In late 2016, the New Brunswich government laid out a climate action plan, which targeted having 2,500 electric vehicles (EV’s) on the road by 2020, and 20,000 by 2030.
But a recent update from the government showed the province didn’t come close to meeting that target, with just 429 EV’s registered in the province at the end of 2019.
Those numbers are in stark contrast to British Columbia (B.C.), which reported that in the third quarter of 2019 alone, sold approximately 2,415 electric vehicles, according to a report from Global.
The blame is being laid at the feet of the provincial government, which according to the Conservation Council of New Brunswick, has done nothing to help spur EV adoption.
Part of the problem cited has been the high initial price of EV’s and the lack of provincial incentives to help grow EV adoption. It has been proven that measures like these work, with both B.C. and Quebec topping the list with 10% and 7% of all passenger vehicle sales respectively being EVs.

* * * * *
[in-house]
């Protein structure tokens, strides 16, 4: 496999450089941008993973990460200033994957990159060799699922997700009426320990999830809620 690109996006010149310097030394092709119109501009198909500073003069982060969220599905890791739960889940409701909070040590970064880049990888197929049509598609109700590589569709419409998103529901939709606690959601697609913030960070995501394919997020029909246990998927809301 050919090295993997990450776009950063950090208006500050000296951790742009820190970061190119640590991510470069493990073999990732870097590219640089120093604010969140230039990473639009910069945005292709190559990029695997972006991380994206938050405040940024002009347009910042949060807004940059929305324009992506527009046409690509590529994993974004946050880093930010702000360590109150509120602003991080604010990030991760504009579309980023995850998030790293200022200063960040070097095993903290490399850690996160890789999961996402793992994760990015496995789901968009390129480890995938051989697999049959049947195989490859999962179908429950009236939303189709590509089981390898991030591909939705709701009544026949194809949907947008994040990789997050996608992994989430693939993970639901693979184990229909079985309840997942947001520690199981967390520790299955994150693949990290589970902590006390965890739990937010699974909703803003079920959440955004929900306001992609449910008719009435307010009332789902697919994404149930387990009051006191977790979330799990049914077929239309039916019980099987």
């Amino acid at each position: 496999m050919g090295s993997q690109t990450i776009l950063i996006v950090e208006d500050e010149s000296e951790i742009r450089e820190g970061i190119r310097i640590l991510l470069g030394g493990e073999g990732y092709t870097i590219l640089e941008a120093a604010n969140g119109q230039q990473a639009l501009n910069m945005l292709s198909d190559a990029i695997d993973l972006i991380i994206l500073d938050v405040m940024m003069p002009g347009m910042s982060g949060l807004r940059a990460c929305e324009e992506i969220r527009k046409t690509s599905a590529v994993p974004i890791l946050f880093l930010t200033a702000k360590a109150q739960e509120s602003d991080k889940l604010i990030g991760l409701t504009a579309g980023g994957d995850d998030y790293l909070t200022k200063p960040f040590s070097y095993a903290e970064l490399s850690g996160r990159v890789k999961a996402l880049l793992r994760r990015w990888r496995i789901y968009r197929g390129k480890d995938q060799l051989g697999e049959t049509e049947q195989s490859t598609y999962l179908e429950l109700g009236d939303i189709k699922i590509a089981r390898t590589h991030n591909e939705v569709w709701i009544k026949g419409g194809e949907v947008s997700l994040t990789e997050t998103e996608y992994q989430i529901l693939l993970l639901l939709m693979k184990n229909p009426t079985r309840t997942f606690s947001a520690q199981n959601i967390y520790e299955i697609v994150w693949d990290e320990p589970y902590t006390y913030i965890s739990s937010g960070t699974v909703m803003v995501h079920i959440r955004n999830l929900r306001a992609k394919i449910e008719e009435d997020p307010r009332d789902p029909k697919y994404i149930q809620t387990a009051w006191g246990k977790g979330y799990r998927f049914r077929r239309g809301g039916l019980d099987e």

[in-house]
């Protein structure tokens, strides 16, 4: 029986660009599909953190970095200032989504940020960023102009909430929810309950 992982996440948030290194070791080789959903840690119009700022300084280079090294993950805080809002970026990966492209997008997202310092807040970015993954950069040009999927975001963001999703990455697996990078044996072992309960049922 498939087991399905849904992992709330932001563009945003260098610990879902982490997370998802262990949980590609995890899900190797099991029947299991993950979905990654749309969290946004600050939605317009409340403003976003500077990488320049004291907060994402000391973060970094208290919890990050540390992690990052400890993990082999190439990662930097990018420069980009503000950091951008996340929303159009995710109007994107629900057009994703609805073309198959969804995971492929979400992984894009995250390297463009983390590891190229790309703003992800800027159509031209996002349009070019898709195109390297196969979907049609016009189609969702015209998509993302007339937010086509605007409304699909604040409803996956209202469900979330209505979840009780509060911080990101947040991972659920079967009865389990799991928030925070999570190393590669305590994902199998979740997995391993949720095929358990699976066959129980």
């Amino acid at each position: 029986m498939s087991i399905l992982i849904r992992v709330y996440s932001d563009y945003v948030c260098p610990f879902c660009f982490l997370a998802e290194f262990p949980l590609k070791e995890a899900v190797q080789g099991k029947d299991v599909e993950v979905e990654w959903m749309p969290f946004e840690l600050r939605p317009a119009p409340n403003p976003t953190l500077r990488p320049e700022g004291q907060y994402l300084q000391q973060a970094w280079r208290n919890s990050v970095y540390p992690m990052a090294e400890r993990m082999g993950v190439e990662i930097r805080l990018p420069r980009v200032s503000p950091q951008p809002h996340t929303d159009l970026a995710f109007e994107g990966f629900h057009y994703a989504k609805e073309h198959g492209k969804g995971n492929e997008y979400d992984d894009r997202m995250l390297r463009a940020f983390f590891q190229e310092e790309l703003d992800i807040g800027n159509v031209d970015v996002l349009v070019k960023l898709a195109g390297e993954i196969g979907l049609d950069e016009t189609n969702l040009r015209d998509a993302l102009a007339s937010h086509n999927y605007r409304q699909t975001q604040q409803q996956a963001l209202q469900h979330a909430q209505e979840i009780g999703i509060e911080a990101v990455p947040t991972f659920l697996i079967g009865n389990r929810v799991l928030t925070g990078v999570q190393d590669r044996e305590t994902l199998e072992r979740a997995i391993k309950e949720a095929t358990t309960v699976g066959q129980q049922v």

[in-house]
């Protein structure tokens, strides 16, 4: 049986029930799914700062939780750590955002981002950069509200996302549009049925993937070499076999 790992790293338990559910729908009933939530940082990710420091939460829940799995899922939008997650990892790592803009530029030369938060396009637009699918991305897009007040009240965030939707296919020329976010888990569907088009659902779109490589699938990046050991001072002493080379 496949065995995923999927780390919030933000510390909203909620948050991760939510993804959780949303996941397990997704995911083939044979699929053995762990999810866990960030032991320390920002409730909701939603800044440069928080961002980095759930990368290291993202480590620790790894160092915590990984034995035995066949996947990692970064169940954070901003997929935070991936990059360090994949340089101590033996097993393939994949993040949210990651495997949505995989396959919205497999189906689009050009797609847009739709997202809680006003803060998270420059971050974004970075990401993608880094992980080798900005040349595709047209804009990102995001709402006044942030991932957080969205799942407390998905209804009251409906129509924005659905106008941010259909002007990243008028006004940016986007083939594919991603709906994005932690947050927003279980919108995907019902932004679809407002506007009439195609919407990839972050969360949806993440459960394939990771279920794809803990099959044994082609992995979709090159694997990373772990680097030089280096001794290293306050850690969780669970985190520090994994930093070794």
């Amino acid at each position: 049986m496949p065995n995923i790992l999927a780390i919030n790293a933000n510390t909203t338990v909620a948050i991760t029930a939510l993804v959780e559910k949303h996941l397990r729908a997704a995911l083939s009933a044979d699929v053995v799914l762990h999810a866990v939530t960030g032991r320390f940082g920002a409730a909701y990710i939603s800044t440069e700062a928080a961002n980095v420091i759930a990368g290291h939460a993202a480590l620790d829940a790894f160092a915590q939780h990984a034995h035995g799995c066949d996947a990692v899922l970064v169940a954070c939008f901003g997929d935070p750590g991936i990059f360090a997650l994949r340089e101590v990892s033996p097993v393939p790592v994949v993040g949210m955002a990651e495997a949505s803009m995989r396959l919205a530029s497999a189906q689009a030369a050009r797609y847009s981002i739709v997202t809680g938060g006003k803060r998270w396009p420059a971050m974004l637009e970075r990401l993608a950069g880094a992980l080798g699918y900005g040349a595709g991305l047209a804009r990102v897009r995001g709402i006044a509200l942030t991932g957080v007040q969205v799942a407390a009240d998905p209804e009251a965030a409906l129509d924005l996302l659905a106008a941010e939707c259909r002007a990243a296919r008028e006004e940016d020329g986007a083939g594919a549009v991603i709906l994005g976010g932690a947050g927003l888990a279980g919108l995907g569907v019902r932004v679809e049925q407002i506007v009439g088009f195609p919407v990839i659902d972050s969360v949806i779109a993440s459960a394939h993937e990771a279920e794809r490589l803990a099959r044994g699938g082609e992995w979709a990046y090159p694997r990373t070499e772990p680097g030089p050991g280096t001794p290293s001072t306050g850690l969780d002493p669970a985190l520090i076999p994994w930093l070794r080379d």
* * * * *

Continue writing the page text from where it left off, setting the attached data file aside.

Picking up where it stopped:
Both provinces offer incentives over and above the federal iZEV rebate, with B.C. offering $3,000 and Quebec offering $8,000 off the price of qualified EV’s.
The other part of the problem, according to local dealers, is a general lack of interest in EV’s. One dealership in Fredericton does not stock electric vehicles because they feel there is not interest, and only get about two inquiries per year.
On the other hand, if you were to ask locals, it is the dealerships that have no interest in EV’s, doing everything they can to steer people away from electric vehicles.
Whatever the reason, it is clear something needs to be done to help grow EV adoption in New Brunswick. A good first step would be to introduce a provincial incentive.